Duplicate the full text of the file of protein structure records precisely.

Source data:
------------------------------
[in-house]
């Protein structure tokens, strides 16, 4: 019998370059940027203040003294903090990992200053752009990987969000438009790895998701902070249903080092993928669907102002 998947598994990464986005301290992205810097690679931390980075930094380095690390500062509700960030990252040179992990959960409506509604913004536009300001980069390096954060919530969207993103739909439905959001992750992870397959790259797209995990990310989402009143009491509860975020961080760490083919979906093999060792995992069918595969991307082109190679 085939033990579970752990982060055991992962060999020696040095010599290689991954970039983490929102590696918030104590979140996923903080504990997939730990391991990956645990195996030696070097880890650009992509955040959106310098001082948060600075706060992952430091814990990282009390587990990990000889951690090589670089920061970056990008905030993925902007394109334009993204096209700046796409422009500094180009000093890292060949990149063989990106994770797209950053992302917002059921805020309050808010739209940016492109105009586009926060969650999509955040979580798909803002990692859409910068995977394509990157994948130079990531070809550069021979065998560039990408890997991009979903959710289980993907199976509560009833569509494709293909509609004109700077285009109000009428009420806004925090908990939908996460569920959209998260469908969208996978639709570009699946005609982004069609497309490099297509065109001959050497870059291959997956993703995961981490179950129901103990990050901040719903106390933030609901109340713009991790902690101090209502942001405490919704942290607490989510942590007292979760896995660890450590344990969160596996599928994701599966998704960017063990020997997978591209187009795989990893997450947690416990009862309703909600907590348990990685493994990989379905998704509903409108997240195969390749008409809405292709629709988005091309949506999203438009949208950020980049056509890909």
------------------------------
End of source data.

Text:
[in-house]
């Protein structure tokens, strides 16, 4: 019998370059940027203040003294903090990992200053752009990987969000438009790895998701902070249903080092993928669907102002 998947598994990464986005301290992205810097690679931390980075930094380095690390500062509700960030990252040179992990959960409506509604913004536009300001980069390096954060919530969207993103739909439905959001992750992870397959790259797209995990990310989402009143009491509860975020961080760490083919979906093999060792995992069918595969991307082109190679 085939033990579970752990982060055991992962060999020696040095010599290689991954970039983490929102590696918030104590979140996923903080504990997939730990391991990956645990195996030696070097880890650009992509955040959106310098001082948060600075706060992952430091814990990282009390587990990990000889951690090589670089920061970056990008905030993925902007394109334009993204096209700046796409422009500094180009000093890292060949990149063989990106994770797209950053992302917002059921805020309050808010739209940016492109105009586009926060969650999509955040979580798909803002990692859409910068995977394509990157994948130079990531070809550069021979065998560039990408890997991009979903959710289980993907199976509560009833569509494709293909509609004109700077285009109000009428009420806004925090908990939908996460569920959209998260469908969208996978639709570009699946005609982004069609497309490099297509065109001959050497870059291959997956993703995961981490179950129901103990990050901040719903106390933030609901109340713009991790902690101090209502942001405490919704942290607490989510942590007292979760896995660890450590344990969160596996599928994701599966998704960017063990020997997978591209187009795989990893997450947690416990009862309703909600907590348990990685493994990989379905998704509903409108997240195969390749008409809405292709629709988005091309949506999203438009949208950020980049056509890909």